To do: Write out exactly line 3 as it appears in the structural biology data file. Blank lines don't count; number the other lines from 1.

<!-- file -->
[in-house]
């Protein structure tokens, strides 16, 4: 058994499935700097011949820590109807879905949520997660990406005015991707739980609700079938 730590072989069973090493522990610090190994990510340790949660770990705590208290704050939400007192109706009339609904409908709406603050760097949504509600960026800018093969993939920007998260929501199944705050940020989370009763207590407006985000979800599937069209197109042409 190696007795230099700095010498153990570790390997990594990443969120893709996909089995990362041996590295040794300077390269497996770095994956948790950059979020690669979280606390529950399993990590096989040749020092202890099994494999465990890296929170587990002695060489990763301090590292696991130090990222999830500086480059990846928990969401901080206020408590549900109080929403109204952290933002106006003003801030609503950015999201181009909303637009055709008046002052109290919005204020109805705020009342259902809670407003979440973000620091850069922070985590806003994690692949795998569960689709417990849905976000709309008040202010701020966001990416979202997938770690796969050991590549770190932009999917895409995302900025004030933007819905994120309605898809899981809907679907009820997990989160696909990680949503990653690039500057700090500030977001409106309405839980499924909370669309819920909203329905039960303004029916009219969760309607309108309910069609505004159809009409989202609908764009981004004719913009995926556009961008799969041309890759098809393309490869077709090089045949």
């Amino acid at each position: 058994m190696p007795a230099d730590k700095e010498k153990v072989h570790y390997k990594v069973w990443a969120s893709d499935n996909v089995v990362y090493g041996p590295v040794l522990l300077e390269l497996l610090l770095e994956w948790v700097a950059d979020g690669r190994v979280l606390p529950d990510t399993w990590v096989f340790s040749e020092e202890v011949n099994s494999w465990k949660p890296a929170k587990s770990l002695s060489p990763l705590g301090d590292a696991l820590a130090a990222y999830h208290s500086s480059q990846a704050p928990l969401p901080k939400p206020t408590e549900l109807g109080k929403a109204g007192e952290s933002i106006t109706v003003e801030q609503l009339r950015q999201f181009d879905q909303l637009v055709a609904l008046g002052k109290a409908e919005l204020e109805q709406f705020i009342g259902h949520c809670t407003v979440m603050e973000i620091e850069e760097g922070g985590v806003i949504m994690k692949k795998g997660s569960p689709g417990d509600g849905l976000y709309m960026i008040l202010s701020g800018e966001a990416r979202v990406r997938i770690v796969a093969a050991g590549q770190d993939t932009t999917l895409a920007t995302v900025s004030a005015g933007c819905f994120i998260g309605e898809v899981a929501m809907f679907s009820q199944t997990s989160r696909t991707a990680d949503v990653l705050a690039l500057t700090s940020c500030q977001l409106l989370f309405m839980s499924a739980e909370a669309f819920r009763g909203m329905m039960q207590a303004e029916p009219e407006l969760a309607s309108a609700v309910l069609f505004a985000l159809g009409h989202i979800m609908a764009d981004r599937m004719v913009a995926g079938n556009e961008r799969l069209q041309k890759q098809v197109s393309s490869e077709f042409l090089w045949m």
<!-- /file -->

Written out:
């Amino acid at each position: 058994m190696p007795a230099d730590k700095e010498k153990v072989h570790y390997k990594v069973w990443a969120s893709d499935n996909v089995v990362y090493g041996p590295v040794l522990l300077e390269l497996l610090l770095e994956w948790v700097a950059d979020g690669r190994v979280l606390p529950d990510t399993w990590v096989f340790s040749e020092e202890v011949n099994s494999w465990k949660p890296a929170k587990s770990l002695s060489p990763l705590g301090d590292a696991l820590a130090a990222y999830h208290s500086s480059q990846a704050p928990l969401p901080k939400p206020t408590e549900l109807g109080k929403a109204g007192e952290s933002i106006t109706v003003e801030q609503l009339r950015q999201f181009d879905q909303l637009v055709a609904l008046g002052k109290a409908e919005l204020e109805q709406f705020i009342g259902h949520c809670t407003v979440m603050e973000i620091e850069e760097g922070g985590v806003i949504m994690k692949k795998g997660s569960p689709g417990d509600g849905l976000y709309m960026i008040l202010s701020g800018e966001a990416r979202v990406r997938i770690v796969a093969a050991g590549q770190d993939t932009t999917l895409a920007t995302v900025s004030a005015g933007c819905f994120i998260g309605e898809v899981a929501m809907f679907s009820q199944t997990s989160r696909t991707a990680d949503v990653l705050a690039l500057t700090s940020c500030q977001l409106l989370f309405m839980s499924a739980e909370a669309f819920r009763g909203m329905m039960q207590a303004e029916p009219e407006l969760a309607s309108a609700v309910l069609f505004a985000l159809g009409h989202i979800m609908a764009d981004r599937m004719v913009a995926g079938n556009e961008r799969l069209q041309k890759q098809v197109s393309s490869e077709f042409l090089w045949m």